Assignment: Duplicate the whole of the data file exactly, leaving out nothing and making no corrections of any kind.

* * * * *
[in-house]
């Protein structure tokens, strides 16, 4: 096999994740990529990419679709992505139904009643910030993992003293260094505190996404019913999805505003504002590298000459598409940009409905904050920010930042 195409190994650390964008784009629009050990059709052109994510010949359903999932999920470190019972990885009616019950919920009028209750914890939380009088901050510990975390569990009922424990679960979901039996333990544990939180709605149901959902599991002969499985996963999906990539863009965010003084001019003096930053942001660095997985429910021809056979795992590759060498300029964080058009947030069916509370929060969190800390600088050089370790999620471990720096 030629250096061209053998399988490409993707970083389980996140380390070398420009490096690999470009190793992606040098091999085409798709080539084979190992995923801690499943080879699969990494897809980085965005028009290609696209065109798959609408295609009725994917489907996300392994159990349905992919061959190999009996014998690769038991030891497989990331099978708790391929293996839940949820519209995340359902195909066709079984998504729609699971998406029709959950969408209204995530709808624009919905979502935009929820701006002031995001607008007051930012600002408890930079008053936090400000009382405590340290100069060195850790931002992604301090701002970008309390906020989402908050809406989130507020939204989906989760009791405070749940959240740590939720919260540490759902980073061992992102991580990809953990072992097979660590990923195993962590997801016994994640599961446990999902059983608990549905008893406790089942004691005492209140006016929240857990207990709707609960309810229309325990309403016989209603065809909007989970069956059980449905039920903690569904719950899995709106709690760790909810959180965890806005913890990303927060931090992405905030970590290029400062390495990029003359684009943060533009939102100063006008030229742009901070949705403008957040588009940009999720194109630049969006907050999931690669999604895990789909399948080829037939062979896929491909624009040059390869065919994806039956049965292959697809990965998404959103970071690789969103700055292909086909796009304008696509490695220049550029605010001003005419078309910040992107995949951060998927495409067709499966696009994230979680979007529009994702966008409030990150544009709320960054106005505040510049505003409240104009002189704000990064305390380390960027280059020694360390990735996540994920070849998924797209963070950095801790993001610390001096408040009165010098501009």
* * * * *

[in-house]
């Protein structure tokens, strides 16, 4: 096999994740990529990419679709992505139904009643910030993992003293260094505190996404019913999805505003504002590298000459598409940009409905904050920010930042 195409190994650390964008784009629009050990059709052109994510010949359903999932999920470190019972990885009616019950919920009028209750914890939380009088901050510990975390569990009922424990679960979901039996333990544990939180709605149901959902599991002969499985996963999906990539863009965010003084001019003096930053942001660095997985429910021809056979795992590759060498300029964080058009947030069916509370929060969190800390600088050089370790999620471990720096 030629250096061209053998399988490409993707970083389980996140380390070398420009490096690999470009190793992606040098091999085409798709080539084979190992995923801690499943080879699969990494897809980085965005028009290609696209065109798959609408295609009725994917489907996300392994159990349905992919061959190999009996014998690769038991030891497989990331099978708790391929293996839940949820519209995340359902195909066709079984998504729609699971998406029709959950969408209204995530709808624009919905979502935009929820701006002031995001607008007051930012600002408890930079008053936090400000009382405590340290100069060195850790931002992604301090701002970008309390906020989402908050809406989130507020939204989906989760009791405070749940959240740590939720919260540490759902980073061992992102991580990809953990072992097979660590990923195993962590997801016994994640599961446990999902059983608990549905008893406790089942004691005492209140006016929240857990207990709707609960309810229309325990309403016989209603065809909007989970069956059980449905039920903690569904719950899995709106709690760790909810959180965890806005913890990303927060931090992405905030970590290029400062390495990029003359684009943060533009939102100063006008030229742009901070949705403008957040588009940009999720194109630049969006907050999931690669999604895990789909399948080829037939062979896929491909624009040059390869065919994806039956049965292959697809990965998404959103970071690789969103700055292909086909796009304008696509490695220049550029605010001003005419078309910040992107995949951060998927495409067709499966696009994230979680979007529009994702966008409030990150544009709320960054106005505040510049505003409240104009002189704000990064305390380390960027280059020694360390990735996540994920070849998924797209963070950095801790993001610390001096408040009165010098501009």